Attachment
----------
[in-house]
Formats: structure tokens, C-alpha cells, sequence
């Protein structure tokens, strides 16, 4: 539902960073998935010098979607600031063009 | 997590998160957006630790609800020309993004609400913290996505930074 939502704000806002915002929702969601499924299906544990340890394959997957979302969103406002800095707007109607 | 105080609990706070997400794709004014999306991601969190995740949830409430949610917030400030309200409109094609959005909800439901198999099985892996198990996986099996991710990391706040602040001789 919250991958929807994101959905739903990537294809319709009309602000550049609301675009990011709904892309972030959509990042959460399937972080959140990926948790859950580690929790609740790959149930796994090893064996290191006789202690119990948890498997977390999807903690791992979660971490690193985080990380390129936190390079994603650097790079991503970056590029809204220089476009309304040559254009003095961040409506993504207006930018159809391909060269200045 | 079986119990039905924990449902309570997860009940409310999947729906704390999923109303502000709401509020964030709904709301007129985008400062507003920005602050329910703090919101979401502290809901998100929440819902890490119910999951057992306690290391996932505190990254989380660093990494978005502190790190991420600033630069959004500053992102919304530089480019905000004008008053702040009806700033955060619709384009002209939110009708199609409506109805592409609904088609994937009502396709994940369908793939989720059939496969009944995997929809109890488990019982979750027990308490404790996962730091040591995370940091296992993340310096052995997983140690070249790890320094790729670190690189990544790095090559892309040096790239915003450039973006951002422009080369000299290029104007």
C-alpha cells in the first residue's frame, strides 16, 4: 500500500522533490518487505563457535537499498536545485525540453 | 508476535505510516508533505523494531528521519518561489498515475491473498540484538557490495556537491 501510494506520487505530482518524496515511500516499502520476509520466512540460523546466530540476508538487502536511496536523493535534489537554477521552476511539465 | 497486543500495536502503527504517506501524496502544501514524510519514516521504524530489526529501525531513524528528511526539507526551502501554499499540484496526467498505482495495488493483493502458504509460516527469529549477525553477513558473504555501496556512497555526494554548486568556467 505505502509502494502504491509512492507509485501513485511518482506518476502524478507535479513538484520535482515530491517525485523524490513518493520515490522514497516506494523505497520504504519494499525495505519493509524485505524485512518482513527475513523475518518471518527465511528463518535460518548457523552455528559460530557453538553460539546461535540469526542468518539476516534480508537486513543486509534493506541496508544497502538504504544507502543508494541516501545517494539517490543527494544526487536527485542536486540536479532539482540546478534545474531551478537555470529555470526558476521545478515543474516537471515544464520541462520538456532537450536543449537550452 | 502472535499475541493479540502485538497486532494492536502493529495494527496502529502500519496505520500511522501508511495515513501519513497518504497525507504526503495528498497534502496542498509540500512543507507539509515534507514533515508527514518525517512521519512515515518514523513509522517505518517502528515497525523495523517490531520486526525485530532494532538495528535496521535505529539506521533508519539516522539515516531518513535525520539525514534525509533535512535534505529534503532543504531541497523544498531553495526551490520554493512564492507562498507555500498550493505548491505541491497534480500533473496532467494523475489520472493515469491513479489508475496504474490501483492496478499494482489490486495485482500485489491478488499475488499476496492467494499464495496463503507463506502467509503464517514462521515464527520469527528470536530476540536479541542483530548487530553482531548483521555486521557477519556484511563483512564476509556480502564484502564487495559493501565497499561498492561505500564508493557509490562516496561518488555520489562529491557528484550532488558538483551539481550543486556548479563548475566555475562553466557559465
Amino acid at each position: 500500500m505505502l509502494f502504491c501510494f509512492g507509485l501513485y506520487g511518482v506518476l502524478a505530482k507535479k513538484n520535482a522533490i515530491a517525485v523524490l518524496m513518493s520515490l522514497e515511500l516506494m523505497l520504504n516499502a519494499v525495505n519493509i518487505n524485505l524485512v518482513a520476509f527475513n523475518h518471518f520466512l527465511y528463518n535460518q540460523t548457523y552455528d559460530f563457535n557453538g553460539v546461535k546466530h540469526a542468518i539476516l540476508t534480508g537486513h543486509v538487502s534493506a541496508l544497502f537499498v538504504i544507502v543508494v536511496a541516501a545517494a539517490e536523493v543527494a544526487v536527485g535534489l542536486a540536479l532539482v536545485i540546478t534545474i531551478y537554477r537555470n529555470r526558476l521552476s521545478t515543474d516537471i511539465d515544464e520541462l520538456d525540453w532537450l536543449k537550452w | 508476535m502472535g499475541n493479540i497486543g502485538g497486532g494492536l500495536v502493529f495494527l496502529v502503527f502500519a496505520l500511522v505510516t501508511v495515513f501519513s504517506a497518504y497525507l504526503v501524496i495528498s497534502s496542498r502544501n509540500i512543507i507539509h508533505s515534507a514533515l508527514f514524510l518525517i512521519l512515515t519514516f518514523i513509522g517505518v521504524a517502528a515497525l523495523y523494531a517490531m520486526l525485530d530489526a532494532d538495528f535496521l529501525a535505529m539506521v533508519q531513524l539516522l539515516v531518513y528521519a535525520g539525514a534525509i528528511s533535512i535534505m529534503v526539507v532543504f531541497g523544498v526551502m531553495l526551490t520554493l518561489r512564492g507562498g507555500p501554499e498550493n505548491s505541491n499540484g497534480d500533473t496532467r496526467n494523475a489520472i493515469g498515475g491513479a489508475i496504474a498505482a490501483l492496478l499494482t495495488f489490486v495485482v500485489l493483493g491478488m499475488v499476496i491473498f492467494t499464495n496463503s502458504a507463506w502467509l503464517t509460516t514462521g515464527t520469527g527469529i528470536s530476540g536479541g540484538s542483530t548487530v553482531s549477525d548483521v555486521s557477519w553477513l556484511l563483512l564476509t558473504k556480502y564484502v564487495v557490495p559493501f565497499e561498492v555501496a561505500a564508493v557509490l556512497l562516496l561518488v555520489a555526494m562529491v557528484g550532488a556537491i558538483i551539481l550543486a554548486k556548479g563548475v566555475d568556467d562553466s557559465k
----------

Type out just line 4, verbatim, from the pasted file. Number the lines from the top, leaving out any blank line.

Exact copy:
C-alpha cells in the first residue's frame, strides 16, 4: 500500500522533490518487505563457535537499498536545485525540453 | 508476535505510516508533505523494531528521519518561489498515475491473498540484538557490495556537491 501510494506520487505530482518524496515511500516499502520476509520466512540460523546466530540476508538487502536511496536523493535534489537554477521552476511539465 | 497486543500495536502503527504517506501524496502544501514524510519514516521504524530489526529501525531513524528528511526539507526551502501554499499540484496526467498505482495495488493483493502458504509460516527469529549477525553477513558473504555501496556512497555526494554548486568556467 505505502509502494502504491509512492507509485501513485511518482506518476502524478507535479513538484520535482515530491517525485523524490513518493520515490522514497516506494523505497520504504519494499525495505519493509524485505524485512518482513527475513523475518518471518527465511528463518535460518548457523552455528559460530557453538553460539546461535540469526542468518539476516534480508537486513543486509534493506541496508544497502538504504544507502543508494541516501545517494539517490543527494544526487536527485542536486540536479532539482540546478534545474531551478537555470529555470526558476521545478515543474516537471515544464520541462520538456532537450536543449537550452 | 502472535499475541493479540502485538497486532494492536502493529495494527496502529502500519496505520500511522501508511495515513501519513497518504497525507504526503495528498497534502496542498509540500512543507507539509515534507514533515508527514518525517512521519512515515518514523513509522517505518517502528515497525523495523517490531520486526525485530532494532538495528535496521535505529539506521533508519539516522539515516531518513535525520539525514534525509533535512535534505529534503532543504531541497523544498531553495526551490520554493512564492507562498507555500498550493505548491505541491497534480500533473496532467494523475489520472493515469491513479489508475496504474490501483492496478499494482489490486495485482500485489491478488499475488499476496492467494499464495496463503507463506502467509503464517514462521515464527520469527528470536530476540536479541542483530548487530553482531548483521555486521557477519556484511563483512564476509556480502564484502564487495559493501565497499561498492561505500564508493557509490562516496561518488555520489562529491557528484550532488558538483551539481550543486556548479563548475566555475562553466557559465